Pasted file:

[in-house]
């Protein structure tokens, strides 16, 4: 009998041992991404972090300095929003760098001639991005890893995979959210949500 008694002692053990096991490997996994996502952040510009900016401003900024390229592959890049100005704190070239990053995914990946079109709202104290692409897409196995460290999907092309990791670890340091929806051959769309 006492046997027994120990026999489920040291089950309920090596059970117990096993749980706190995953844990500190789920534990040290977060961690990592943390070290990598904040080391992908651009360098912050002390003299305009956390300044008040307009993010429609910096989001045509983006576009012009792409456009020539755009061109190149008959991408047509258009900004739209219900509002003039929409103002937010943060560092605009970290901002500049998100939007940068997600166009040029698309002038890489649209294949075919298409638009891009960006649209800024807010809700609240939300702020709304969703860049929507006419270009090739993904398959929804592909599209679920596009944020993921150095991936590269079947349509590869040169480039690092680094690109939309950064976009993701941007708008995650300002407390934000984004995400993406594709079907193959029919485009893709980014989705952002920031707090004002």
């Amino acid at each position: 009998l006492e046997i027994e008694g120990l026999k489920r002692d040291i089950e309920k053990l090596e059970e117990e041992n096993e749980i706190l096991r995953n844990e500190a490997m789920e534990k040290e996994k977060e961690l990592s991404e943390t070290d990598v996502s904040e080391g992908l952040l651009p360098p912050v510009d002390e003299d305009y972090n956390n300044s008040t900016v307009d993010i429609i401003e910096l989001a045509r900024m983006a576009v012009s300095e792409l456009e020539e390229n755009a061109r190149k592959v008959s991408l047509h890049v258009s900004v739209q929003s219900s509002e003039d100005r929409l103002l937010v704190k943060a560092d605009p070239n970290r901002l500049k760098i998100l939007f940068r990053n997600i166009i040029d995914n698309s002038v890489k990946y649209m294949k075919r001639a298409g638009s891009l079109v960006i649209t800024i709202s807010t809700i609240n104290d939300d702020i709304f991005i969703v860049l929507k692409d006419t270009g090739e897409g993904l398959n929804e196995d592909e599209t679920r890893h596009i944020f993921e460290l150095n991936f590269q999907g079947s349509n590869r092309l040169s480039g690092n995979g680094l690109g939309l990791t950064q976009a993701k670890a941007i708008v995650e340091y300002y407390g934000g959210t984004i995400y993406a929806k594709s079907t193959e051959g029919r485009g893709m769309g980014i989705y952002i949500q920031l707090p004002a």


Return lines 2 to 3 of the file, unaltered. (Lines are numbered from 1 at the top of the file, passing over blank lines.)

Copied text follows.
């Protein structure tokens, strides 16, 4: 009998041992991404972090300095929003760098001639991005890893995979959210949500 008694002692053990096991490997996994996502952040510009900016401003900024390229592959890049100005704190070239990053995914990946079109709202104290692409897409196995460290999907092309990791670890340091929806051959769309 006492046997027994120990026999489920040291089950309920090596059970117990096993749980706190995953844990500190789920534990040290977060961690990592943390070290990598904040080391992908651009360098912050002390003299305009956390300044008040307009993010429609910096989001045509983006576009012009792409456009020539755009061109190149008959991408047509258009900004739209219900509002003039929409103002937010943060560092605009970290901002500049998100939007940068997600166009040029698309002038890489649209294949075919298409638009891009960006649209800024807010809700609240939300702020709304969703860049929507006419270009090739993904398959929804592909599209679920596009944020993921150095991936590269079947349509590869040169480039690092680094690109939309950064976009993701941007708008995650300002407390934000984004995400993406594709079907193959029919485009893709980014989705952002920031707090004002």
């Amino acid at each position: 009998l006492e046997i027994e008694g120990l026999k489920r002692d040291i089950e309920k053990l090596e059970e117990e041992n096993e749980i706190l096991r995953n844990e500190a490997m789920e534990k040290e996994k977060e961690l990592s991404e943390t070290d990598v996502s904040e080391g992908l952040l651009p360098p912050v510009d002390e003299d305009y972090n956390n300044s008040t900016v307009d993010i429609i401003e910096l989001a045509r900024m983006a576009v012009s300095e792409l456009e020539e390229n755009a061109r190149k592959v008959s991408l047509h890049v258009s900004v739209q929003s219900s509002e003039d100005r929409l103002l937010v704190k943060a560092d605009p070239n970290r901002l500049k760098i998100l939007f940068r990053n997600i166009i040029d995914n698309s002038v890489k990946y649209m294949k075919r001639a298409g638009s891009l079109v960006i649209t800024i709202s807010t809700i609240n104290d939300d702020i709304f991005i969703v860049l929507k692409d006419t270009g090739e897409g993904l398959n929804e196995d592909e599209t679920r890893h596009i944020f993921e460290l150095n991936f590269q999907g079947s349509n590869r092309l040169s480039g690092n995979g680094l690109g939309l990791t950064q976009a993701k670890a941007i708008v995650e340091y300002y407390g934000g959210t984004i995400y993406a929806k594709s079907t193959e051959g029919r485009g893709m769309g980014i989705y952002i949500q920031l707090p004002a």